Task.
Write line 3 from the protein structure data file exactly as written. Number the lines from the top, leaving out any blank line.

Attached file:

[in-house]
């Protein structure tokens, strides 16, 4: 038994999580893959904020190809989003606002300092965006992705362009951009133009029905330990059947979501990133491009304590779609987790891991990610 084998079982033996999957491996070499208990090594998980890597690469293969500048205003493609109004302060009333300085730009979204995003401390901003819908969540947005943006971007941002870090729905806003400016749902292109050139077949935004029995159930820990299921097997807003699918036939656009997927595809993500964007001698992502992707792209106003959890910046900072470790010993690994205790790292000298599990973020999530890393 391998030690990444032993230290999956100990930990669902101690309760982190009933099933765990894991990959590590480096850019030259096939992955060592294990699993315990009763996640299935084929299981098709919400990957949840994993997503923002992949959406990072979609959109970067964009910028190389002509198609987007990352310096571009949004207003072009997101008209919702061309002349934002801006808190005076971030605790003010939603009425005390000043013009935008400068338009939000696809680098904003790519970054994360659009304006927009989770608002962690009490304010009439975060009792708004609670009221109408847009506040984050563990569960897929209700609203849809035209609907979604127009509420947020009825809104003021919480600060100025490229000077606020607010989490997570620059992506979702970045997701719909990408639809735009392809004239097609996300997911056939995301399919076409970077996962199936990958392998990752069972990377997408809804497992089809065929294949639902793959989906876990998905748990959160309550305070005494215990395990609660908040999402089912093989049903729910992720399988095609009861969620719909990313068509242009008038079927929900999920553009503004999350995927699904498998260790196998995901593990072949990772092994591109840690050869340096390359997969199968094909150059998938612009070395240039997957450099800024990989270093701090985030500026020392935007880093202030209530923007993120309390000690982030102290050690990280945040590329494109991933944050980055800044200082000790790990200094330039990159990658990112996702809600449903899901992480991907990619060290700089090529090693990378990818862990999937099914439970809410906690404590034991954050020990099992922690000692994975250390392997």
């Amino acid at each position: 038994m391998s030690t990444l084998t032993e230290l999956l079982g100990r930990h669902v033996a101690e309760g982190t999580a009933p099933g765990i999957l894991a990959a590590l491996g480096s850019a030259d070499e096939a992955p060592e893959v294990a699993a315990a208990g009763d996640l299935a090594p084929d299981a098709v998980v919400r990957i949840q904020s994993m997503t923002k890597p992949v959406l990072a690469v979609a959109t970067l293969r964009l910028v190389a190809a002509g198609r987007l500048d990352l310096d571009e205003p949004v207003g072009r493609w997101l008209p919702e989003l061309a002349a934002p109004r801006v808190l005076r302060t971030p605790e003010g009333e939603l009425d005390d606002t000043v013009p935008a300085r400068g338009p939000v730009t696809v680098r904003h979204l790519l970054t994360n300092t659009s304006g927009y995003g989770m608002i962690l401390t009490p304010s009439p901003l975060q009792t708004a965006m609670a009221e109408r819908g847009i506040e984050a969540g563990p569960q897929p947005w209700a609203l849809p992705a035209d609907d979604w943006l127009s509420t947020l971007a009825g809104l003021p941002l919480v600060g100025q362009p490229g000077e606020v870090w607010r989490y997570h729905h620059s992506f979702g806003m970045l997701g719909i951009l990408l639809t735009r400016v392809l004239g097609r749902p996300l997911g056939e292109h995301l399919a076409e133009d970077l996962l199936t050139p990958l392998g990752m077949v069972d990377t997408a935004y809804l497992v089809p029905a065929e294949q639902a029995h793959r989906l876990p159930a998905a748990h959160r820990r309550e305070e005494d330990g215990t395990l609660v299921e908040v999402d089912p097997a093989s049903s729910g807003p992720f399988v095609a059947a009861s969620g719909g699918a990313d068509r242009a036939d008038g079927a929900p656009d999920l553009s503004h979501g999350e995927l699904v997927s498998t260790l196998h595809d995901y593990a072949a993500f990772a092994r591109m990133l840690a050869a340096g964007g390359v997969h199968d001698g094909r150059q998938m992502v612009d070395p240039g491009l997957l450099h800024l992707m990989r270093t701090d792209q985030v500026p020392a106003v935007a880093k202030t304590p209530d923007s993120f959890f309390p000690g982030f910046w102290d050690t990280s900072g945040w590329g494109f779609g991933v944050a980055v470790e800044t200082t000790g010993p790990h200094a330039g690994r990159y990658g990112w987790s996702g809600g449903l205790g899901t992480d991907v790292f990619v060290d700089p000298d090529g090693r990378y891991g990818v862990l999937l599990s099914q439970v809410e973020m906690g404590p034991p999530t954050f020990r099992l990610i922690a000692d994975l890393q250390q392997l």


């Amino acid at each position: 038994m391998s030690t990444l084998t032993e230290l999956l079982g100990r930990h669902v033996a101690e309760g982190t999580a009933p099933g765990i999957l894991a990959a590590l491996g480096s850019a030259d070499e096939a992955p060592e893959v294990a699993a315990a208990g009763d996640l299935a090594p084929d299981a098709v998980v919400r990957i949840q904020s994993m997503t923002k890597p992949v959406l990072a690469v979609a959109t970067l293969r964009l910028v190389a190809a002509g198609r987007l500048d990352l310096d571009e205003p949004v207003g072009r493609w997101l008209p919702e989003l061309a002349a934002p109004r801006v808190l005076r302060t971030p605790e003010g009333e939603l009425d005390d606002t000043v013009p935008a300085r400068g338009p939000v730009t696809v680098r904003h979204l790519l970054t994360n300092t659009s304006g927009y995003g989770m608002i962690l401390t009490p304010s009439p901003l975060q009792t708004a965006m609670a009221e109408r819908g847009i506040e984050a969540g563990p569960q897929p947005w209700a609203l849809p992705a035209d609907d979604w943006l127009s509420t947020l971007a009825g809104l003021p941002l919480v600060g100025q362009p490229g000077e606020v870090w607010r989490y997570h729905h620059s992506f979702g806003m970045l997701g719909i951009l990408l639809t735009r400016v392809l004239g097609r749902p996300l997911g056939e292109h995301l399919a076409e133009d970077l996962l199936t050139p990958l392998g990752m077949v069972d990377t997408a935004y809804l497992v089809p029905a065929e294949q639902a029995h793959r989906l876990p159930a998905a748990h959160r820990r309550e305070e005494d330990g215990t395990l609660v299921e908040v999402d089912p097997a093989s049903s729910g807003p992720f399988v095609a059947a009861s969620g719909g699918a990313d068509r242009a036939d008038g079927a929900p656009d999920l553009s503004h979501g999350e995927l699904v997927s498998t260790l196998h595809d995901y593990a072949a993500f990772a092994r591109m990133l840690a050869a340096g964007g390359v997969h199968d001698g094909r150059q998938m992502v612009d070395p240039g491009l997957l450099h800024l992707m990989r270093t701090d792209q985030v500026p020392a106003v935007a880093k202030t304590p209530d923007s993120f959890f309390p000690g982030f910046w102290d050690t990280s900072g945040w590329g494109f779609g991933v944050a980055v470790e800044t200082t000790g010993p790990h200094a330039g690994r990159y990658g990112w987790s996702g809600g449903l205790g899901t992480d991907v790292f990619v060290d700089p000298d090529g090693r990378y891991g990818v862990l999937l599990s099914q439970v809410e973020m906690g404590p034991p999530t954050f020990r099992l990610i922690a000692d994975l890393q250390q392997l």